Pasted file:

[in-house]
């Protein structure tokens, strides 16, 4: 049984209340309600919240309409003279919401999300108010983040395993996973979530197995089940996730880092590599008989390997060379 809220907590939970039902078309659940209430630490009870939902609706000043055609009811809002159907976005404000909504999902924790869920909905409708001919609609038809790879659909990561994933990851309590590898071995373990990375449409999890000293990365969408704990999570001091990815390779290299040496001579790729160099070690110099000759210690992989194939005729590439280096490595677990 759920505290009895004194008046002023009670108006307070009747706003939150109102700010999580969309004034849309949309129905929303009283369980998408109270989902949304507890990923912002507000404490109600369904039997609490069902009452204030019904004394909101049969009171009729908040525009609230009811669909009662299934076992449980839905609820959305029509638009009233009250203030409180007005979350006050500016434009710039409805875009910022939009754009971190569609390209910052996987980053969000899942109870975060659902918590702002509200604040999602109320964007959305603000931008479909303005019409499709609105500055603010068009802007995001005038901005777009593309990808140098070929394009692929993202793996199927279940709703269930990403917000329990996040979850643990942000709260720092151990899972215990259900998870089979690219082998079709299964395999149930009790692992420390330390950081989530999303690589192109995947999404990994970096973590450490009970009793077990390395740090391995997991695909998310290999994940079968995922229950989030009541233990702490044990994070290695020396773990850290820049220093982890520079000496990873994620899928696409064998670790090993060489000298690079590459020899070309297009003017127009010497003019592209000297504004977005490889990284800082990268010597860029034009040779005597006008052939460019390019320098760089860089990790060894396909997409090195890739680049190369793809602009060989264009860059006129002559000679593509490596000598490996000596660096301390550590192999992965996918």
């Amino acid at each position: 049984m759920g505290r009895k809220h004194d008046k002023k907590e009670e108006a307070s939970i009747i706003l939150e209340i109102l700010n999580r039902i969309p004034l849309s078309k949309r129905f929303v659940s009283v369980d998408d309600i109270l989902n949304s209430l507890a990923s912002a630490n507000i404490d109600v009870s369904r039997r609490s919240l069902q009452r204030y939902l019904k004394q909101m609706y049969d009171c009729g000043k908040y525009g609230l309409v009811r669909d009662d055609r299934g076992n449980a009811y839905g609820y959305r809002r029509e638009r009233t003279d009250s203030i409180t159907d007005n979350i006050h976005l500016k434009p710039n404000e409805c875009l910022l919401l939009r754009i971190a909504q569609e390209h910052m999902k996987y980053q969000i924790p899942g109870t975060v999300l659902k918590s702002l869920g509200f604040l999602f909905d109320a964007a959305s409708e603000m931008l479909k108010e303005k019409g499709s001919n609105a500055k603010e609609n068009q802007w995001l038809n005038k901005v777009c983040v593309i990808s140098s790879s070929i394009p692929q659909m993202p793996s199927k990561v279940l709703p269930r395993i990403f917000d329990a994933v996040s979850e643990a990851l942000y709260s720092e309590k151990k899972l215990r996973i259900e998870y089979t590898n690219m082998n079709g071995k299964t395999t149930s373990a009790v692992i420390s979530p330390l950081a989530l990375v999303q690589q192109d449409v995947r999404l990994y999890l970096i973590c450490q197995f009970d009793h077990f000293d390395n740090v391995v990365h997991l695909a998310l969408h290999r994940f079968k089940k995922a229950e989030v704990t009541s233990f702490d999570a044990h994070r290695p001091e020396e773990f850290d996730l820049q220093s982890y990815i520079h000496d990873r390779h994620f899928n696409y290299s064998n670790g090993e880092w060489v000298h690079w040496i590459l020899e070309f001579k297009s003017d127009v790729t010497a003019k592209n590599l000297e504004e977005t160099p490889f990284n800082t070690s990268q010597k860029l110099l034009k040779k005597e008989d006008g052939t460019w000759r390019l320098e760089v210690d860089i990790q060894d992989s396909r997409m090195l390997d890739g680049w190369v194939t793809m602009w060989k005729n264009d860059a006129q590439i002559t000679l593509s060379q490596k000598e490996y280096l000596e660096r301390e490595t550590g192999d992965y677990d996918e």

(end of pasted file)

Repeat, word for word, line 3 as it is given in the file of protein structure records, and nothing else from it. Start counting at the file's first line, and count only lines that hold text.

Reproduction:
């Amino acid at each position: 049984m759920g505290r009895k809220h004194d008046k002023k907590e009670e108006a307070s939970i009747i706003l939150e209340i109102l700010n999580r039902i969309p004034l849309s078309k949309r129905f929303v659940s009283v369980d998408d309600i109270l989902n949304s209430l507890a990923s912002a630490n507000i404490d109600v009870s369904r039997r609490s919240l069902q009452r204030y939902l019904k004394q909101m609706y049969d009171c009729g000043k908040y525009g609230l309409v009811r669909d009662d055609r299934g076992n449980a009811y839905g609820y959305r809002r029509e638009r009233t003279d009250s203030i409180t159907d007005n979350i006050h976005l500016k434009p710039n404000e409805c875009l910022l919401l939009r754009i971190a909504q569609e390209h910052m999902k996987y980053q969000i924790p899942g109870t975060v999300l659902k918590s702002l869920g509200f604040l999602f909905d109320a964007a959305s409708e603000m931008l479909k108010e303005k019409g499709s001919n609105a500055k603010e609609n068009q802007w995001l038809n005038k901005v777009c983040v593309i990808s140098s790879s070929i394009p692929q659909m993202p793996s199927k990561v279940l709703p269930r395993i990403f917000d329990a994933v996040s979850e643990a990851l942000y709260s720092e309590k151990k899972l215990r996973i259900e998870y089979t590898n690219m082998n079709g071995k299964t395999t149930s373990a009790v692992i420390s979530p330390l950081a989530l990375v999303q690589q192109d449409v995947r999404l990994y999890l970096i973590c450490q197995f009970d009793h077990f000293d390395n740090v391995v990365h997991l695909a998310l969408h290999r994940f079968k089940k995922a229950e989030v704990t009541s233990f702490d999570a044990h994070r290695p001091e020396e773990f850290d996730l820049q220093s982890y990815i520079h000496d990873r390779h994620f899928n696409y290299s064998n670790g090993e880092w060489v000298h690079w040496i590459l020899e070309f001579k297009s003017d127009v790729t010497a003019k592209n590599l000297e504004e977005t160099p490889f990284n800082t070690s990268q010597k860029l110099l034009k040779k005597e008989d006008g052939t460019w000759r390019l320098e760089v210690d860089i990790q060894d992989s396909r997409m090195l390997d890739g680049w190369v194939t793809m602009w060989k005729n264009d860059a006129q590439i002559t000679l593509s060379q490596k000598e490996y280096l000596e660096r301390e490595t550590g192999d992965y677990d996918e």